Other bikes I considered included the RANS Force 5, the Bacchetta Strada and Corsa highracers, the Challenge Wizard, and the HPV GrassHopper and Street Machine. The RANS and Bacchetta bikes start at half the price of the Street Machine, while the Euro bikes are all similar in cost.
The lower cost, lighter weight and simplicity of the highracers makes them strong candidates for tall, light riders on smooth roads with few stops. I'm tall, but the rest describes someone else. A stick bike is a bad choice for someone my size.
The Challenge Wizard looks similar to the Speedmachine but sits a little higher and has a lower bottom bracke. The Street Machine is similar to the Challenge, but I don't like its forward weight bias. The GrassHopper was a possibility with its reclined position, higher seat and greater cargo space, but I didn't think a rear 20'' wheel was best for performance.
The low riding position limits visibility, so I plan my routes to some degree. There is room for substantially beefier wheels and tires. The bike is not suitable at all for off-road riding.
The Speedmachine is an excellent choice for a large or heavy rider looking for speed on less than pristine roads. It is on the heavy side, so smaller riders may not benefit as much form its stout construction.
There is little to nitpick about this bike. I would like to see better front suspension for this cost, and more options for the handlebar/stem setup. A lighter version would be nice (not that I could ride it).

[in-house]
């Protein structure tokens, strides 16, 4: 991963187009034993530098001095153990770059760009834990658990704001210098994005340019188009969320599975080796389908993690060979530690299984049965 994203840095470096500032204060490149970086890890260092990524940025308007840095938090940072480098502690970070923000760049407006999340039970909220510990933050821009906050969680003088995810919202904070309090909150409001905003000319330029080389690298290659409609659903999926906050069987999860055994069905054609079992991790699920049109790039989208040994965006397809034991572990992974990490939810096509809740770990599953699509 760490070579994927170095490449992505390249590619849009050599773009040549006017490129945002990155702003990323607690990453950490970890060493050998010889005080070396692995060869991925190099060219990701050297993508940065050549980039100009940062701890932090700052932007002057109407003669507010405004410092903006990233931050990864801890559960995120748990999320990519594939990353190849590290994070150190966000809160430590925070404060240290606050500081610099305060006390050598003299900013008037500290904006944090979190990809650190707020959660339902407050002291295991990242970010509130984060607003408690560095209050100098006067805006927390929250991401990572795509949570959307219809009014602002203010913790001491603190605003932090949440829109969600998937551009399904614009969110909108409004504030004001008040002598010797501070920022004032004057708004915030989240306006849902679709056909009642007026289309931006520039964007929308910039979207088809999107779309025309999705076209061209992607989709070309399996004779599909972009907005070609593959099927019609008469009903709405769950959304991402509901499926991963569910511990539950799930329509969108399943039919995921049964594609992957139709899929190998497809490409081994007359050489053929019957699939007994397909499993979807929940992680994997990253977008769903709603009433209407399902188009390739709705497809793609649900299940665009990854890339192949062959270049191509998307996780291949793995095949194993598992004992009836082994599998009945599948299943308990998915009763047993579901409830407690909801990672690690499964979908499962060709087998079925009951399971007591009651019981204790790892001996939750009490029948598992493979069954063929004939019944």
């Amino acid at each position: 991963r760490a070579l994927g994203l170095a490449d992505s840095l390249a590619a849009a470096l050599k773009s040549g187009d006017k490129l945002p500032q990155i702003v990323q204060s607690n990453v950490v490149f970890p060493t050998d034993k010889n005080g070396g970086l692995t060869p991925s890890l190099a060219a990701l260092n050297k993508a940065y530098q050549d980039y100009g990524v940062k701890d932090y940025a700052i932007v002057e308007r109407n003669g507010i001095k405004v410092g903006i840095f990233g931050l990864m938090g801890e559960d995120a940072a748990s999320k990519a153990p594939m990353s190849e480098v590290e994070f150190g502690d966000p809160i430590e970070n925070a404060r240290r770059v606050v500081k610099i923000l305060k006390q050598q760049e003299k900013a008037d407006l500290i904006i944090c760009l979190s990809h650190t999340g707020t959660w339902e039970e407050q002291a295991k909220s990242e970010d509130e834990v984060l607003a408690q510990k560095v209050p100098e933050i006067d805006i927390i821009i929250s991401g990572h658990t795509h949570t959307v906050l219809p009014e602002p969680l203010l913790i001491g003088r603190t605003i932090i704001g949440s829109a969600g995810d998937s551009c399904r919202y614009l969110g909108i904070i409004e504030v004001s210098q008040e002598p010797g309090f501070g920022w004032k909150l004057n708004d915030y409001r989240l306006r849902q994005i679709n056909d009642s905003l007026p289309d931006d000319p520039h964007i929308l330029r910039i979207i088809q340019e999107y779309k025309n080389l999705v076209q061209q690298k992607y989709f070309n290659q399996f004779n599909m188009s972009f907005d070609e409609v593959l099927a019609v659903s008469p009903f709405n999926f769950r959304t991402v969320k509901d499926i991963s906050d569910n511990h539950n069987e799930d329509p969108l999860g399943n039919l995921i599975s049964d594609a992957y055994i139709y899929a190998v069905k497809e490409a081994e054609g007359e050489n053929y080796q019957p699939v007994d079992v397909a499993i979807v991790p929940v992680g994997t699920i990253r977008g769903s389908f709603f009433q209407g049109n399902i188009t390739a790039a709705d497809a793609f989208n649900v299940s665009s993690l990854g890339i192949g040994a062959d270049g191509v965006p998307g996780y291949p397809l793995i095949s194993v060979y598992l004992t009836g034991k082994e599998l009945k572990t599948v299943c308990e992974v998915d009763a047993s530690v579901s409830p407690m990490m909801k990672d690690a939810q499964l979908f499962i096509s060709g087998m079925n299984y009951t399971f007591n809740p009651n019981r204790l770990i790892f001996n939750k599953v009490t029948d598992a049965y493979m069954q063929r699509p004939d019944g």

It goes without saying, this being an owner review, that I think it is worth the very high price tag. A better question is, does the Speedmachine meet the high expectations of an HP Velotechnik product? The answer is yes, which is high praise indeed.
Faster than a pack of roadies
Outstanding build quality and reputation
Easy reach to the ground
Need more handlebar options
Low (choose your routes carefully)
Not enough dealers
HP Velo bikes are available only through dealers, but HPV will provide direct service, accessories and spare parts if needed. My dealer is Bent Up Cycles in Van Nuys, CA, which also does online orders.
NUMBERS: Wheelbase: 47". Seat height: 16". Bottom bracket high: 27". Weight: 31 lbs. Weight limit (rider & cargo): 275 lbs. Seat angle: 25-35°. Weight: 35 lbs (not current model; 2006 weights from 31.5 lbs).
FITS: 5'4" to 6'6", 49" maximum X-seam.
FRAME & SEAT DETAILS: Frame: TIG welded aluminum with suspension. Fork: aluminum suspension. Chain idler: power-side idler, slack-side tube. Headset: HP Velo. Seat: HP Velo BodyLink. Handlebar/stem: HP Velo. Color: Silver grey, Carmine red or custom.
UPDATES FOR 2006
HP Velo has recently updated this model for the new year. Here are the changes: BodyLink seat, new low rider option, a total of four panniers can be mounted mow, indirect underseat steering, improved steering geometry, new lighter aluminum fork, weight from 31 lbs., standard colors silver grey and carmine red, optional custom colors, lower entry price for basic model with the SRAM 3x8 DualDrive.